December 12, 2011

State House Notebook: Maine again ranks last for doing business

AUGUSTA — A new Forbes ranking puts Maine dead last on a list of "Best States for Business" for the second year in a row.

That angers Mary Adams, a Republican tax activist since the 1970s who has tried and failed to get Mainers to approve automatic limits on tax increases.

"You're scrolling down, looking through the states, the last state is Maine," she said recently during a phone interview. "It angers me we have had such bad guidance through the years that we end up being 50th on a list of 50."

The magazine judged the states in six categories and Maine did well in only one -- coming in 17th for "quality of life." In addition to an overall ranking of 50th, Maine finished last in the "growth prospects" category as well.

The best states?

Utah, Virginia and North Carolina, according to the magazine.

Here's what the story said about Maine: "Maine suffers from energy costs 31 percent above the national average, stagnant population growth and anemic forecasts when it comes to job and gross state product growth."

Republicans often quoted Forbes during the campaign for governor last year and will likely continue to argue that they need more time in office to turn things around. Adams thinks the ranking is proof that the Legislature needs to listen to reforms proposed by Gov. Paul LePage.

"When I look at this I think, 'Go, Gov. LePage, go,'" she said. "We've got a dead state, whether Democrats or Republicans recognize it. People are suffering."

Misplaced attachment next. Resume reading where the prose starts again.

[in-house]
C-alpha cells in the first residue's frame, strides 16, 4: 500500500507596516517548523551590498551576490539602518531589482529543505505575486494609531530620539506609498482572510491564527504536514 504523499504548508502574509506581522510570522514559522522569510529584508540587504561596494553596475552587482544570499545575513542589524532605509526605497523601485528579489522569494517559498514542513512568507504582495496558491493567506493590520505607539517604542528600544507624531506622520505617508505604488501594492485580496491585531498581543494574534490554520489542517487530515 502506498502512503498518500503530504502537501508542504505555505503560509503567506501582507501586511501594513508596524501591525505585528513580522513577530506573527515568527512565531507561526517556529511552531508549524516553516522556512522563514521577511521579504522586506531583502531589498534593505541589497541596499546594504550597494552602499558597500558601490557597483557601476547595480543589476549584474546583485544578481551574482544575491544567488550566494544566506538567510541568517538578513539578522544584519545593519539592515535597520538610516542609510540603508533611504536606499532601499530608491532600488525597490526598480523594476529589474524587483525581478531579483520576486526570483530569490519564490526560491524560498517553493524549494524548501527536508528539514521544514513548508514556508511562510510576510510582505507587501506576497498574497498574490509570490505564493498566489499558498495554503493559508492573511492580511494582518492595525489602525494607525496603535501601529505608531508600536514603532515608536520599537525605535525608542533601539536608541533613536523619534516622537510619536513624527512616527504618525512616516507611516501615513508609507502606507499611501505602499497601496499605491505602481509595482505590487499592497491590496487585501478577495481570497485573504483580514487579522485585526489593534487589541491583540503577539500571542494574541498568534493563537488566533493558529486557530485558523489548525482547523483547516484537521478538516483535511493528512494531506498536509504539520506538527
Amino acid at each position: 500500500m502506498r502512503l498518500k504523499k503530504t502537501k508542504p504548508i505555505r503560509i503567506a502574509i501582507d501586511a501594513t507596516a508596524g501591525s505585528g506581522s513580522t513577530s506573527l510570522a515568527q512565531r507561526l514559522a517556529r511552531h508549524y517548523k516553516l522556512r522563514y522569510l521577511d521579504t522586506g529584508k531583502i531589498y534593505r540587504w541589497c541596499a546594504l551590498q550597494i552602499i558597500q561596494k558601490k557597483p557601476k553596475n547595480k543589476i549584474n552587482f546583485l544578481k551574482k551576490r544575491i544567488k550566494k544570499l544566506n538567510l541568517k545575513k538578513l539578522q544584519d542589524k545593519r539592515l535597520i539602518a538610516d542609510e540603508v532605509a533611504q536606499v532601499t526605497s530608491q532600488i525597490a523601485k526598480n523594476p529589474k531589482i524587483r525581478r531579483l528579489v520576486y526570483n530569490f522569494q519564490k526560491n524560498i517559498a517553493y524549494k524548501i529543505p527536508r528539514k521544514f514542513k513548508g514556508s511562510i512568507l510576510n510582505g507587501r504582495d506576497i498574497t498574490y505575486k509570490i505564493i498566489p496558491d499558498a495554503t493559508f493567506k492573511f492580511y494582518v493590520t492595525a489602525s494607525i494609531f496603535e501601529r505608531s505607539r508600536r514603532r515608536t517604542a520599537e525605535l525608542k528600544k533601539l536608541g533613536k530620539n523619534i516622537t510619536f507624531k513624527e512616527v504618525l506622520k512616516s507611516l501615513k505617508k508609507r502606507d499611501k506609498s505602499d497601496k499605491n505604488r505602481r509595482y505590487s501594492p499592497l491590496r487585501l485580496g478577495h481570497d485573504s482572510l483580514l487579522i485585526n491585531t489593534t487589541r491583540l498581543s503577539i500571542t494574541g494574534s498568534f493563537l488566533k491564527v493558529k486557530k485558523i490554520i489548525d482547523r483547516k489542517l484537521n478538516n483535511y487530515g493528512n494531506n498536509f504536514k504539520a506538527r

LePage's comments to Brian Williams of NBC News in September are the basis of a new court filing by those who say the governor did not have the right to remove a pro-labor mural from the Department of Labor.

While participating in a panel on education, Williams asked LePage about his decision to remove the mural.

"My objection to the mural is simply where the money came from," LePage said. "The money was taken out of the unemployment insurance fund, which is dedicated to provide benefits to unemployed workers. They robbed that account to build the mural. And until they pay for it, it stays hidden."

The plaintiffs suing LePage in federal District Court say that's a different argument than the one advanced earlier this year by LePage and his spokespeople, who said they took it down because it was anti-business.

Because LePage is making a new argument, the plaintiffs say that's another good reason to put the issue before a jury, not just a judge. The plaintiffs are suing LePage because they want the mural put back up. They say taking it down violated the First Amendment free speech rights of the artist.

The state argues that it has a right to government speech, and that a new administration is entitled to send a different message by removing art on state property that's counter to their goals.

Mark your calendar for January, when oral arguments are likely to be held.


A new poll shows 43 percent of Mainers approve of the job LePage is doing, while 50 percent disapprove, according to Pan Atlantic SMS Group.

That's in the ballpark with a recent Critical Insights poll that showed 47 percent approval and 40 percent disapproval, and Public Policy Polling results that indicate 43 percent approve of the job he's doing, and 48 percent disapprove.

Pan Atlantic called 400 registered Maine voters between Nov. 9 and Nov. 22. The poll has a 4.9 percent margin of error.

The pollsters also asked about Republican Sen. Olympia Snowe, who is running for re-election next year. When asked if she deserved to be re-elected, 59 percent said yes, 28 percent said no and 12 percent did not know. Snowe faces primary challenges from Scott D'Amboise of Lisbon Falls and Andrew Ian Dodge of Harpswell.

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